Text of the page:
Home Australian Equities WAR IPO Close and what the MHH ‘Raid” Tells You

WAR IPO Close and what the MHH ‘Raid” Tells You

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The WAM Strategic Value IPO closed on 10 June 2021 with investor demand significantly exceeding the $225 million maximum subscription, suggesting solid secondary market support given the consequent IPO scalebacks.

For those not intimate with the IPO, WAR, which commences trading on the ASX on 25 June 2021, will commence with a initial portfolio that includes the likes of TGG, AUI, PAI, LSF, VG1 and now MHH.

In what was its first transaction, WAR acquired a stake in MHH during the second week of June. RRM would describe the buying in MHH as purely a market opportunistic and passive discount capture move given the team at WAR could not conceivably provide anything constructive to Magellan (positive comment regarding both Wilsons and Magellan).

What the buying in MHH highlights to RRM is the spectrum of strategies WAR will employ to crystallise discount capture plays. These will range from purely passive in well managed LICs/LITs (‘well managed’ in the sense of marketing, communications, dividends, accountability to share holders, solid investment teams) to actively seeking to implement some or all of the above ‘well managed’ attributes in less well managed LICs/LITs.

This latter strategy is an activist approach to discount capture. It starts with an approach to help (the ‘carrot’) but if changes are not forthcoming a pivot is required (the ‘stick’), potentially becoming confrontational.

A diversity of the two approaches has a number of benefits. Firstly, hard core activism often involves long and proacted campaigns that, if successful, deliver something of a J-curve and very idiosyncratic returns profile. By mixing these campaigns with passive and benign activist campaigns, the diversification has greater potential to smooth out any inherent J-curve effect.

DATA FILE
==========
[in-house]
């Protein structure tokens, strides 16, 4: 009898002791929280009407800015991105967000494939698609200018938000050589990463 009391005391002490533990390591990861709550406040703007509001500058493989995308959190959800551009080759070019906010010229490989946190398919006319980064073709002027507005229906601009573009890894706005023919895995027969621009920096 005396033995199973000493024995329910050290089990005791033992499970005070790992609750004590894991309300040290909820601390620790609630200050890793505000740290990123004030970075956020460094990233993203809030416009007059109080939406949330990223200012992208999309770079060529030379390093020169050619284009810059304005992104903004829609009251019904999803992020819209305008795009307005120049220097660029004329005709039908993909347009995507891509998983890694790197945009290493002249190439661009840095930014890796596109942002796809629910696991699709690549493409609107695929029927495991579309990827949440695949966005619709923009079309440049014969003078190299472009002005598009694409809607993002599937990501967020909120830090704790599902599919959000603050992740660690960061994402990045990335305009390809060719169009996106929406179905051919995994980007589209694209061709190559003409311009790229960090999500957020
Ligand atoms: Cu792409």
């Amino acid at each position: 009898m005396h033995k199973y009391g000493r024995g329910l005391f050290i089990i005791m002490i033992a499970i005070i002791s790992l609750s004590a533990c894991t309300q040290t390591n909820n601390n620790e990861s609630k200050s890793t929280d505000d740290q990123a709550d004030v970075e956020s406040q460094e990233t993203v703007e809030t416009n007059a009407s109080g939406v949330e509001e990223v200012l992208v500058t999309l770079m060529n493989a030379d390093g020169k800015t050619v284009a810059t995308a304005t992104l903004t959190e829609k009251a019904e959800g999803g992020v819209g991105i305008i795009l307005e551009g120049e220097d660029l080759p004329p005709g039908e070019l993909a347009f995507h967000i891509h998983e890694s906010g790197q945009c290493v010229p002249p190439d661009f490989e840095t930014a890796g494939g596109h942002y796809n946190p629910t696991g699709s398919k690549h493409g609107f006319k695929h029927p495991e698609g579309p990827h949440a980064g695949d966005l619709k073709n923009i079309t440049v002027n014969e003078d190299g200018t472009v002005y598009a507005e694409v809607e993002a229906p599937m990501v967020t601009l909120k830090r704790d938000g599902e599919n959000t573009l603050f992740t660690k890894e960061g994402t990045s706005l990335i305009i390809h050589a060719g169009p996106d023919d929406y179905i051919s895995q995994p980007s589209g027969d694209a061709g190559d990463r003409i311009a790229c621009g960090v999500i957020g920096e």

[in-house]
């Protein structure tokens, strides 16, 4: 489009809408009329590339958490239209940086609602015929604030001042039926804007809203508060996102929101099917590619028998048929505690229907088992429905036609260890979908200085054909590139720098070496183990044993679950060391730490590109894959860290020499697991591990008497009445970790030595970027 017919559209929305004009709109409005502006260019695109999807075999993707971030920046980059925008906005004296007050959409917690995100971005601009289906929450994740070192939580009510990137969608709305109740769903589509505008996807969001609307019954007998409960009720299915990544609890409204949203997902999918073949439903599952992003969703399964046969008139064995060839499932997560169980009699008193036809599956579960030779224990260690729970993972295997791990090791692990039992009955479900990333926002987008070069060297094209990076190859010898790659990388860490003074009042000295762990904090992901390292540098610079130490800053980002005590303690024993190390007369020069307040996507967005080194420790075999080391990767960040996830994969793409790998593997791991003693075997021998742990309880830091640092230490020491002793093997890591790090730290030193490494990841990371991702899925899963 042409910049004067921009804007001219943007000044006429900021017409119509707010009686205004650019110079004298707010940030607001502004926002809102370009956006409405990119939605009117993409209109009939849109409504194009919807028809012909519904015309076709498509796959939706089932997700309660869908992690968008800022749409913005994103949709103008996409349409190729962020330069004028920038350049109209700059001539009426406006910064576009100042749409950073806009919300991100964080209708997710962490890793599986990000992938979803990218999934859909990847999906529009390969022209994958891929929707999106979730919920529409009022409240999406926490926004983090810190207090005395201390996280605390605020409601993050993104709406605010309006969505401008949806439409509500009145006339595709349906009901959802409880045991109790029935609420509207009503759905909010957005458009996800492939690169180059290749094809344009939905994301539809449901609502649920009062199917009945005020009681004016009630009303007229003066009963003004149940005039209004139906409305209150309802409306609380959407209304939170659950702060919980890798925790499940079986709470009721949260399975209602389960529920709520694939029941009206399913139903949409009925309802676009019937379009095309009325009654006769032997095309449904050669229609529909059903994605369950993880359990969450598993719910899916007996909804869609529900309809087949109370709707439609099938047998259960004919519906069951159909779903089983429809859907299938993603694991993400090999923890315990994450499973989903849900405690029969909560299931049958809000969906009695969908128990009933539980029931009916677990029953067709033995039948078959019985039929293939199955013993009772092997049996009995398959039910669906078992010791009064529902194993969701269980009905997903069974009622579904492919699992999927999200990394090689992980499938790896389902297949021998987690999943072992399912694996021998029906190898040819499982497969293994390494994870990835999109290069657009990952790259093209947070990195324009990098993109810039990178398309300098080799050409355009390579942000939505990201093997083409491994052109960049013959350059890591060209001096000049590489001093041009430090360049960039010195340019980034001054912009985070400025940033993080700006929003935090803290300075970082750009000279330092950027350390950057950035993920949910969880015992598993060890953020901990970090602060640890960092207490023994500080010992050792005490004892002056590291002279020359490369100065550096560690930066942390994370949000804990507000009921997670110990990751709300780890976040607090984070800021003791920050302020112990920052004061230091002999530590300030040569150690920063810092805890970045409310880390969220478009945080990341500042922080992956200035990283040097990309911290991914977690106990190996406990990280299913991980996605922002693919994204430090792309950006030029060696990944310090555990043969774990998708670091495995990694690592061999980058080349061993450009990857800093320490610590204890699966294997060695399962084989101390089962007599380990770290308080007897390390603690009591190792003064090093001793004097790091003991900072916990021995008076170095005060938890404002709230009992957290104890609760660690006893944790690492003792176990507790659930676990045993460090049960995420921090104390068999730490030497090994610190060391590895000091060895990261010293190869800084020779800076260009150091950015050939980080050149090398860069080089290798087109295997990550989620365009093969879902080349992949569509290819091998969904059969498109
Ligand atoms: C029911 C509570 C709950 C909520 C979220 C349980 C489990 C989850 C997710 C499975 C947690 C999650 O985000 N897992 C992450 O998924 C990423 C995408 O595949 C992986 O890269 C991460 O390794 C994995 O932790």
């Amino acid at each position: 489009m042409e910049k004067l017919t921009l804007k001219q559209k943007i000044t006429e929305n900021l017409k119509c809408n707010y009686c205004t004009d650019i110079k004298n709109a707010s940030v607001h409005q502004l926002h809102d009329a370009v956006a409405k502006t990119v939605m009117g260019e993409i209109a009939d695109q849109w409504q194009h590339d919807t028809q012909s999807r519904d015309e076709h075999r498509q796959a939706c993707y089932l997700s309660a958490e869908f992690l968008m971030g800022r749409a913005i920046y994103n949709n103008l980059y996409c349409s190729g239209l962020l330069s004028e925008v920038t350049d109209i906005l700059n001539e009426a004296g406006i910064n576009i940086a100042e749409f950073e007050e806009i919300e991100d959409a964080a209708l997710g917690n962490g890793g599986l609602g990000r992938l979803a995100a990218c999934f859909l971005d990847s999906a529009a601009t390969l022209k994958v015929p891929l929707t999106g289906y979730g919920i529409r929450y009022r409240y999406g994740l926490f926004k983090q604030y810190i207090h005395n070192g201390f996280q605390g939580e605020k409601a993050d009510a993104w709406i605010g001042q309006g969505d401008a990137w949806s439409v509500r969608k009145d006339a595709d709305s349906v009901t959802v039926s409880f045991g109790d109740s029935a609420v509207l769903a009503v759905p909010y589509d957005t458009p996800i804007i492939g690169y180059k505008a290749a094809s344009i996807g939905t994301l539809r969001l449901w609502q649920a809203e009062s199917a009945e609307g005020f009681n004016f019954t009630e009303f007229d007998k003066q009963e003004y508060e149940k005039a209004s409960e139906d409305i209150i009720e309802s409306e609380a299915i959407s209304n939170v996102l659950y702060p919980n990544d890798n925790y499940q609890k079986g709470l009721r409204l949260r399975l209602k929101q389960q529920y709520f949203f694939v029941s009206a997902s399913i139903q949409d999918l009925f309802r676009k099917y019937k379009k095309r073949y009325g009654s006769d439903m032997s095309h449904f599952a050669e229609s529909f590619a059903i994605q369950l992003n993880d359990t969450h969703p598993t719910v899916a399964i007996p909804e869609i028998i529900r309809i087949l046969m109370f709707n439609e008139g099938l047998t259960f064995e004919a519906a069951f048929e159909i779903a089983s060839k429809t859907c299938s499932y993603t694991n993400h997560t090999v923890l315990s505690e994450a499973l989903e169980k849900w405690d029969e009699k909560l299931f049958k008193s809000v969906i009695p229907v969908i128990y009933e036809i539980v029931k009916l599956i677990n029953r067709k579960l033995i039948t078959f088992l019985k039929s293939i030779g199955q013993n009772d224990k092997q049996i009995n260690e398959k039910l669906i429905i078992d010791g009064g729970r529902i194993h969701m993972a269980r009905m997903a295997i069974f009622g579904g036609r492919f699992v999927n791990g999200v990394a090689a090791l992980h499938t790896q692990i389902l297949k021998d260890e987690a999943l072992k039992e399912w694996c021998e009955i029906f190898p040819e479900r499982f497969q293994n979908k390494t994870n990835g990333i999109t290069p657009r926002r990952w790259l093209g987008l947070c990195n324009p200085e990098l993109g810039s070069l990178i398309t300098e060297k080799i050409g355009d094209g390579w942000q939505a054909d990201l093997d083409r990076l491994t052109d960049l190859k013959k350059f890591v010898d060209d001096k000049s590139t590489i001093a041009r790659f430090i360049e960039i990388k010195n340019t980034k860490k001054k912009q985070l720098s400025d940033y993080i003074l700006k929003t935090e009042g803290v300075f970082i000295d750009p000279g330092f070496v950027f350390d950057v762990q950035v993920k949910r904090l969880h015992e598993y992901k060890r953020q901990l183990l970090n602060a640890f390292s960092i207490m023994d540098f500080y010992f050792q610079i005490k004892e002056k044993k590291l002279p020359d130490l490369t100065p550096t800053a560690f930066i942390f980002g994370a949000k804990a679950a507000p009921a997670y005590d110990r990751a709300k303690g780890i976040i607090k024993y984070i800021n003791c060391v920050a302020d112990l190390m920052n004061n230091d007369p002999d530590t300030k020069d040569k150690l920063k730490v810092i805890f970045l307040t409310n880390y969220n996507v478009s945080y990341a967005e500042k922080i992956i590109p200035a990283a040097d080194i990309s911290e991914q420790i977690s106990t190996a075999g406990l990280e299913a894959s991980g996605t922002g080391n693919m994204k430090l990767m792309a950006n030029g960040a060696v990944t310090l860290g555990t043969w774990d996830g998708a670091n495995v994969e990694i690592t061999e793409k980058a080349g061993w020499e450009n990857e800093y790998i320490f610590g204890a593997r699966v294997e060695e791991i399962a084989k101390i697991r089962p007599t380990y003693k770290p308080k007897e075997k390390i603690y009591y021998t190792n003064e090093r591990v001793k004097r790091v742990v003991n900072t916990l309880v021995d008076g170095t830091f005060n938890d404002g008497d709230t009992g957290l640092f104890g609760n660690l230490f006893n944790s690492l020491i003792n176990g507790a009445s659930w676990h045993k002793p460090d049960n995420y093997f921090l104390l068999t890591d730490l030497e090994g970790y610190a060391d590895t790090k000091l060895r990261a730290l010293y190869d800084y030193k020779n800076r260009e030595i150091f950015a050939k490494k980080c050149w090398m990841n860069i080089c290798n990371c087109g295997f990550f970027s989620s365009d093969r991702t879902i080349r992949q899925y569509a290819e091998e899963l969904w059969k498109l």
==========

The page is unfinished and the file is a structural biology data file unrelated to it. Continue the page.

However, hard core activist campaigns, while arguably inherently higher risk, are also likely to deliver greater alpha and true absolute returns. A decent percentage of these campaigns (as a percentage of the total portfolio) will also be required if WAR is to avoid what would become legitimate criticism that it is partly / materially a double layer of fees, largely passive fund-of-fund vehicle.

But then again, Geoff Wilson is not one to shy away from getting his hands dirty with respect to a IMA take-over or a roll-up. But now WAR has become a separate vehicle, any such campaigns will need to be highly polished in terms of convincing existing share holders why they should vote in the favour of WAR.